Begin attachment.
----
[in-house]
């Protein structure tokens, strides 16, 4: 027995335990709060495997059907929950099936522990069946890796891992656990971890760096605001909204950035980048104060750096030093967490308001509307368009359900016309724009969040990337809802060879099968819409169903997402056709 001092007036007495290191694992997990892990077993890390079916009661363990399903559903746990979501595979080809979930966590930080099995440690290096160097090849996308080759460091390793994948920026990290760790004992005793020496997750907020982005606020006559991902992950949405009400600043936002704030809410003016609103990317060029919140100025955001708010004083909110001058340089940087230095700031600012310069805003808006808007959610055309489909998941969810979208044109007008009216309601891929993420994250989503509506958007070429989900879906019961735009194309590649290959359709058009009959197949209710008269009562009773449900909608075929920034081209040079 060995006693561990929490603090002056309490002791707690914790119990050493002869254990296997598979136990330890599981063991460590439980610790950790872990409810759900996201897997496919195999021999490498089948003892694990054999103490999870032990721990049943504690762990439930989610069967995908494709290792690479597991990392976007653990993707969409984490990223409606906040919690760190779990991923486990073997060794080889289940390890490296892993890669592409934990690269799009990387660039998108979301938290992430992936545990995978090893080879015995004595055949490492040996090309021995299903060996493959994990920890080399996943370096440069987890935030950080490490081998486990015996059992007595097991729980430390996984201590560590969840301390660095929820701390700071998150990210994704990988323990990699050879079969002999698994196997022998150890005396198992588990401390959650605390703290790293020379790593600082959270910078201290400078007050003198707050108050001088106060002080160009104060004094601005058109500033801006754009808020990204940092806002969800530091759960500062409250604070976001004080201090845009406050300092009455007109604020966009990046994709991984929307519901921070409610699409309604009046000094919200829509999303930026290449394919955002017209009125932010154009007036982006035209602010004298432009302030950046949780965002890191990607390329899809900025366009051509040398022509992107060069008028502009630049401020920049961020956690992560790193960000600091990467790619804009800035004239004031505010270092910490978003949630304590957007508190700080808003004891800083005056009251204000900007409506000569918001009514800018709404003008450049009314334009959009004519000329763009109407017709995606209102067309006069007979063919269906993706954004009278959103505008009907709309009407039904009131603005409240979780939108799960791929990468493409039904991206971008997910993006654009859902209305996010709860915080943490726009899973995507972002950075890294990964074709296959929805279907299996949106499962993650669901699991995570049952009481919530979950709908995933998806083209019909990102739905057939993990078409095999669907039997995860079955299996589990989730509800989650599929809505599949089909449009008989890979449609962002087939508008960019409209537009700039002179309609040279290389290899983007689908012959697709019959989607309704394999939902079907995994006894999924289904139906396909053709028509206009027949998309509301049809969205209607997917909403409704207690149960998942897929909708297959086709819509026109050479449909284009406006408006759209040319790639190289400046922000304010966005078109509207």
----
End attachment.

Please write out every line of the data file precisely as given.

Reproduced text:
[in-house]
């Protein structure tokens, strides 16, 4: 027995335990709060495997059907929950099936522990069946890796891992656990971890760096605001909204950035980048104060750096030093967490308001509307368009359900016309724009969040990337809802060879099968819409169903997402056709 001092007036007495290191694992997990892990077993890390079916009661363990399903559903746990979501595979080809979930966590930080099995440690290096160097090849996308080759460091390793994948920026990290760790004992005793020496997750907020982005606020006559991902992950949405009400600043936002704030809410003016609103990317060029919140100025955001708010004083909110001058340089940087230095700031600012310069805003808006808007959610055309489909998941969810979208044109007008009216309601891929993420994250989503509506958007070429989900879906019961735009194309590649290959359709058009009959197949209710008269009562009773449900909608075929920034081209040079 060995006693561990929490603090002056309490002791707690914790119990050493002869254990296997598979136990330890599981063991460590439980610790950790872990409810759900996201897997496919195999021999490498089948003892694990054999103490999870032990721990049943504690762990439930989610069967995908494709290792690479597991990392976007653990993707969409984490990223409606906040919690760190779990991923486990073997060794080889289940390890490296892993890669592409934990690269799009990387660039998108979301938290992430992936545990995978090893080879015995004595055949490492040996090309021995299903060996493959994990920890080399996943370096440069987890935030950080490490081998486990015996059992007595097991729980430390996984201590560590969840301390660095929820701390700071998150990210994704990988323990990699050879079969002999698994196997022998150890005396198992588990401390959650605390703290790293020379790593600082959270910078201290400078007050003198707050108050001088106060002080160009104060004094601005058109500033801006754009808020990204940092806002969800530091759960500062409250604070976001004080201090845009406050300092009455007109604020966009990046994709991984929307519901921070409610699409309604009046000094919200829509999303930026290449394919955002017209009125932010154009007036982006035209602010004298432009302030950046949780965002890191990607390329899809900025366009051509040398022509992107060069008028502009630049401020920049961020956690992560790193960000600091990467790619804009800035004239004031505010270092910490978003949630304590957007508190700080808003004891800083005056009251204000900007409506000569918001009514800018709404003008450049009314334009959009004519000329763009109407017709995606209102067309006069007979063919269906993706954004009278959103505008009907709309009407039904009131603005409240979780939108799960791929990468493409039904991206971008997910993006654009859902209305996010709860915080943490726009899973995507972002950075890294990964074709296959929805279907299996949106499962993650669901699991995570049952009481919530979950709908995933998806083209019909990102739905057939993990078409095999669907039997995860079955299996589990989730509800989650599929809505599949089909449009008989890979449609962002087939508008960019409209537009700039002179309609040279290389290899983007689908012959697709019959989607309704394999939902079907995994006894999924289904139906396909053709028509206009027949998309509301049809969205209607997917909403409704207690149960998942897929909708297959086709819509026109050479449909284009406006408006759209040319790639190289400046922000304010966005078109509207």